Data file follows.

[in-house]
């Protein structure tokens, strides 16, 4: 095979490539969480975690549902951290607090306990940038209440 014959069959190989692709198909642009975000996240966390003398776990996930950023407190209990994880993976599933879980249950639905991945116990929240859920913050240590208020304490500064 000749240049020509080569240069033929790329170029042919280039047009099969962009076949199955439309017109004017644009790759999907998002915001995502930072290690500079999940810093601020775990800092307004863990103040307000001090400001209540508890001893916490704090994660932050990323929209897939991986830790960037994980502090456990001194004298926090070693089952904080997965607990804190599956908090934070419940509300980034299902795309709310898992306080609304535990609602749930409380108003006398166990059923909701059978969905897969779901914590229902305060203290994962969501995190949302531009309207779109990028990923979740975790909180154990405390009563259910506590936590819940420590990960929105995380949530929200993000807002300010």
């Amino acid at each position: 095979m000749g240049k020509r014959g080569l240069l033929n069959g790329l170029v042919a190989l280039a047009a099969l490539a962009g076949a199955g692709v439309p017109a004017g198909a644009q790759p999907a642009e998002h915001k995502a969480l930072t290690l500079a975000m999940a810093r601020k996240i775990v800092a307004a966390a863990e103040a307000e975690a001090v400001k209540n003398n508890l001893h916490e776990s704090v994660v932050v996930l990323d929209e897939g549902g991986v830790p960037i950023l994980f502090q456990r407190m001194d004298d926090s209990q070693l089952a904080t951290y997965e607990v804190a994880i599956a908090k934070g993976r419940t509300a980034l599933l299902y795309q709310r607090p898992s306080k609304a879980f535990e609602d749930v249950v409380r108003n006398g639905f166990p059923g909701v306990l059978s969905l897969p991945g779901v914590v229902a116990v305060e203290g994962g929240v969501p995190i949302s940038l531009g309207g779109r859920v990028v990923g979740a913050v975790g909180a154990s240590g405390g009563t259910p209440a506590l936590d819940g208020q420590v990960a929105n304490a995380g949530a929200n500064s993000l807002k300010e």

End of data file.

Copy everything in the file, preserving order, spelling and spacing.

[in-house]
């Protein structure tokens, strides 16, 4: 095979490539969480975690549902951290607090306990940038209440 014959069959190989692709198909642009975000996240966390003398776990996930950023407190209990994880993976599933879980249950639905991945116990929240859920913050240590208020304490500064 000749240049020509080569240069033929790329170029042919280039047009099969962009076949199955439309017109004017644009790759999907998002915001995502930072290690500079999940810093601020775990800092307004863990103040307000001090400001209540508890001893916490704090994660932050990323929209897939991986830790960037994980502090456990001194004298926090070693089952904080997965607990804190599956908090934070419940509300980034299902795309709310898992306080609304535990609602749930409380108003006398166990059923909701059978969905897969779901914590229902305060203290994962969501995190949302531009309207779109990028990923979740975790909180154990405390009563259910506590936590819940420590990960929105995380949530929200993000807002300010």
């Amino acid at each position: 095979m000749g240049k020509r014959g080569l240069l033929n069959g790329l170029v042919a190989l280039a047009a099969l490539a962009g076949a199955g692709v439309p017109a004017g198909a644009q790759p999907a642009e998002h915001k995502a969480l930072t290690l500079a975000m999940a810093r601020k996240i775990v800092a307004a966390a863990e103040a307000e975690a001090v400001k209540n003398n508890l001893h916490e776990s704090v994660v932050v996930l990323d929209e897939g549902g991986v830790p960037i950023l994980f502090q456990r407190m001194d004298d926090s209990q070693l089952a904080t951290y997965e607990v804190a994880i599956a908090k934070g993976r419940t509300a980034l599933l299902y795309q709310r607090p898992s306080k609304a879980f535990e609602d749930v249950v409380r108003n006398g639905f166990p059923g909701v306990l059978s969905l897969p991945g779901v914590v229902a116990v305060e203290g994962g929240v969501p995190i949302s940038l531009g309207g779109r859920v990028v990923g979740a913050v975790g909180a154990s240590g405390g009563t259910p209440a506590l936590d819940g208020q420590v990960a929105n304490a995380g949530a929200n500064s993000l807002k300010e």